What if Dazed And Confused were retold from the football coach’s point of view? It might look a little like this “High School Coaching Legends” episode about Bob Ladouceur, the former football coach of De La Salle High School in Concord, California, and the man played by Jim Caviezel in the new sports drama When The Game Stands Tall. Between 1992 and 2004, Ladouceur led De La Salle to 12 consecutive undefeated seasons and 151 wins in a row, and the main subject of When The Game Stands Tall is how “Coach Lad” struggled to keep his team focused after that streak ended. In Scott Tobias’ review for The Dissolve, he complains that Caviezel is implausibly passionless playing someone who’s meant to be an inspiring leader. But the six-minute video below—produced by the High School Television Network—suggests that Caviezel may have just been following the lead of Ladouceur, who’s doggedly low-key.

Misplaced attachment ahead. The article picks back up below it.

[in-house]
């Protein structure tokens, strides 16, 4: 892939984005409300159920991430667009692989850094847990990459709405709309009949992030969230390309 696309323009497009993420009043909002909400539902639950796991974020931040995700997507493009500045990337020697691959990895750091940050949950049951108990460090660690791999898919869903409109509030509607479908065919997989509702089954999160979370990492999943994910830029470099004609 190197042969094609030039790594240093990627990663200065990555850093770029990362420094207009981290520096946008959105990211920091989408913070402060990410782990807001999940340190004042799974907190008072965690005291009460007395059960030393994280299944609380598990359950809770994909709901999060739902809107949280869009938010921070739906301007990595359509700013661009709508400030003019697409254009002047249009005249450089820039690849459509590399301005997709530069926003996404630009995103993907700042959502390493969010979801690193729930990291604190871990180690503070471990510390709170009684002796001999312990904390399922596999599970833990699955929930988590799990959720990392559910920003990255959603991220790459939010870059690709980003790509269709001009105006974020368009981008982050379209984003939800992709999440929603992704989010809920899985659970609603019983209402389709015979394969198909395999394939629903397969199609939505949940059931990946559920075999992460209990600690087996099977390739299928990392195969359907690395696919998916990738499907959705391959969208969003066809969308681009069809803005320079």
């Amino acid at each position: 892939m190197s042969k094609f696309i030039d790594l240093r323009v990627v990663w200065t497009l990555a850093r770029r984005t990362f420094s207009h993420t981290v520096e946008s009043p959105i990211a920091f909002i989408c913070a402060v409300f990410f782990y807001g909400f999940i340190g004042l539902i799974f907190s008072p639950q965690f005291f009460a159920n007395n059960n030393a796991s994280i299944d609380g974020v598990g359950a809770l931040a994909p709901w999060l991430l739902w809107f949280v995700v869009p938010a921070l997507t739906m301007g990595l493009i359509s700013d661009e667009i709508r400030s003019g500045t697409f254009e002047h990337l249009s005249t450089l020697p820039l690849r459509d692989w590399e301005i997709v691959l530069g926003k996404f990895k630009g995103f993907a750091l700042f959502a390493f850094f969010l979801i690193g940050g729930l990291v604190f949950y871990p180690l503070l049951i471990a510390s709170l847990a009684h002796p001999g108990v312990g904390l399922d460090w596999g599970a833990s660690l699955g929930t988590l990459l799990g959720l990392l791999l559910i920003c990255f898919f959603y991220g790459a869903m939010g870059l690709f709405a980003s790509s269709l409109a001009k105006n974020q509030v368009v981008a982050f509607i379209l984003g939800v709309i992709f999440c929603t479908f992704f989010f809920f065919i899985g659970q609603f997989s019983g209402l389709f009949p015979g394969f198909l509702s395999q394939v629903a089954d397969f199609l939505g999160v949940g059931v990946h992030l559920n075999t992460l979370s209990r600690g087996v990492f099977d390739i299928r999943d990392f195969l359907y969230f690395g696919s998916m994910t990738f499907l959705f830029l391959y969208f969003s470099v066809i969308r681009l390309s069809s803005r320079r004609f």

The awestruck, John Facenda-like narration in this documentary sets the tone for what is a not-unduly admiring portrait of Ladouceur. But even the filmmakers seem not quite sure what to make of how “silence echoes through the pristine halls of this cathedral of winning.” Ladouceur, now retired, never liked to draw attention to De La Salle football’s historic accomplishments, and when this film ventures into the streets of Concord, none of the locals know much about Ladouceur or his team, the Spartans. Instead, there’s a lot of talk among the Spartans themselves about “commitment” and “brotherhood” (and “a commitment of brotherhood”), which is all indicative of a program where process trumps outcome.
For anyone who’s spent any time around amateur sports programs, this will all be familiar. In the absence of financial reward, players for high school teams are often asked by their coaches to think about their teammates, and to play for a more noble, self-improving purpose. Still, there’s something maybe just a little bit creepy about players filling out “commitment cards” to each other, monitoring them closely, and even referring back to them decades after high school is over, as described in this film. Critics of When The Game Stands Tall have complained that it’s something of a bait-and-switch, starting out as a football story and then turning into an openly Christian allegory. In this documentary though, all the faith is directed toward the football team—and even Coach Lad is as much a disciple as a pastor.